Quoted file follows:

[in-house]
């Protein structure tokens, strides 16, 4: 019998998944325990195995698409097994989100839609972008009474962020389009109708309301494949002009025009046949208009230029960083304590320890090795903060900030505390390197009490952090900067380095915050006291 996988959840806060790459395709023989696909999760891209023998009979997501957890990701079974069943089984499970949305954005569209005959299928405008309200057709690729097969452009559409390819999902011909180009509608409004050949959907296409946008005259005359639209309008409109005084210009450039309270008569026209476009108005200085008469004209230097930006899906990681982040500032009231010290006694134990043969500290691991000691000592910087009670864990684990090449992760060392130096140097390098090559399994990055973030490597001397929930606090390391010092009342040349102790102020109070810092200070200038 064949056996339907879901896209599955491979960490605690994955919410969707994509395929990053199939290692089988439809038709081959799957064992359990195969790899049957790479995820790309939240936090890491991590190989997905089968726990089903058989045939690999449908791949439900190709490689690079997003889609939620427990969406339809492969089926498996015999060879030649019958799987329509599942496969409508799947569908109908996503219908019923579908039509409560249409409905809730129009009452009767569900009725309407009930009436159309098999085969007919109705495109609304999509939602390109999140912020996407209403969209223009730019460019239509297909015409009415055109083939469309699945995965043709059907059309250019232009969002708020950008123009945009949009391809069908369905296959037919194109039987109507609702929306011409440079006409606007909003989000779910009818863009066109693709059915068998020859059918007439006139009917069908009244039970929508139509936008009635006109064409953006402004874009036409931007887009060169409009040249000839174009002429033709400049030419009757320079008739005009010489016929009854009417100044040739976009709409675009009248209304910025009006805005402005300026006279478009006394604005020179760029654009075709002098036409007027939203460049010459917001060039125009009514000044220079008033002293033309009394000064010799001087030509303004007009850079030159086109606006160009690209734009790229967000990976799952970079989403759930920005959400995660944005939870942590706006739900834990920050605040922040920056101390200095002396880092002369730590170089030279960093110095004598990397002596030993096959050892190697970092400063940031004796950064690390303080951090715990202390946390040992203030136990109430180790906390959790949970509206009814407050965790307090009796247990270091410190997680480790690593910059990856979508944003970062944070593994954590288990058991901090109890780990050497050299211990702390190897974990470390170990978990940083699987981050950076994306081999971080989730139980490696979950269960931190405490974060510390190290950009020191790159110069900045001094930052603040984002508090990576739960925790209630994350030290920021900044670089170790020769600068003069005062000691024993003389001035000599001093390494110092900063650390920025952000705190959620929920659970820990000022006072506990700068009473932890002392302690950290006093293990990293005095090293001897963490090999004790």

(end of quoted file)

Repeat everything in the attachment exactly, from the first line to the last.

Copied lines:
[in-house]
């Protein structure tokens, strides 16, 4: 019998998944325990195995698409097994989100839609972008009474962020389009109708309301494949002009025009046949208009230029960083304590320890090795903060900030505390390197009490952090900067380095915050006291 996988959840806060790459395709023989696909999760891209023998009979997501957890990701079974069943089984499970949305954005569209005959299928405008309200057709690729097969452009559409390819999902011909180009509608409004050949959907296409946008005259005359639209309008409109005084210009450039309270008569026209476009108005200085008469004209230097930006899906990681982040500032009231010290006694134990043969500290691991000691000592910087009670864990684990090449992760060392130096140097390098090559399994990055973030490597001397929930606090390391010092009342040349102790102020109070810092200070200038 064949056996339907879901896209599955491979960490605690994955919410969707994509395929990053199939290692089988439809038709081959799957064992359990195969790899049957790479995820790309939240936090890491991590190989997905089968726990089903058989045939690999449908791949439900190709490689690079997003889609939620427990969406339809492969089926498996015999060879030649019958799987329509599942496969409508799947569908109908996503219908019923579908039509409560249409409905809730129009009452009767569900009725309407009930009436159309098999085969007919109705495109609304999509939602390109999140912020996407209403969209223009730019460019239509297909015409009415055109083939469309699945995965043709059907059309250019232009969002708020950008123009945009949009391809069908369905296959037919194109039987109507609702929306011409440079006409606007909003989000779910009818863009066109693709059915068998020859059918007439006139009917069908009244039970929508139509936008009635006109064409953006402004874009036409931007887009060169409009040249000839174009002429033709400049030419009757320079008739005009010489016929009854009417100044040739976009709409675009009248209304910025009006805005402005300026006279478009006394604005020179760029654009075709002098036409007027939203460049010459917001060039125009009514000044220079008033002293033309009394000064010799001087030509303004007009850079030159086109606006160009690209734009790229967000990976799952970079989403759930920005959400995660944005939870942590706006739900834990920050605040922040920056101390200095002396880092002369730590170089030279960093110095004598990397002596030993096959050892190697970092400063940031004796950064690390303080951090715990202390946390040992203030136990109430180790906390959790949970509206009814407050965790307090009796247990270091410190997680480790690593910059990856979508944003970062944070593994954590288990058991901090109890780990050497050299211990702390190897974990470390170990978990940083699987981050950076994306081999971080989730139980490696979950269960931190405490974060510390190290950009020191790159110069900045001094930052603040984002508090990576739960925790209630994350030290920021900044670089170790020769600068003069005062000691024993003389001035000599001093390494110092900063650390920025952000705190959620929920659970820990000022006072506990700068009473932890002392302690950290006093293990990293005095090293001897963490090999004790």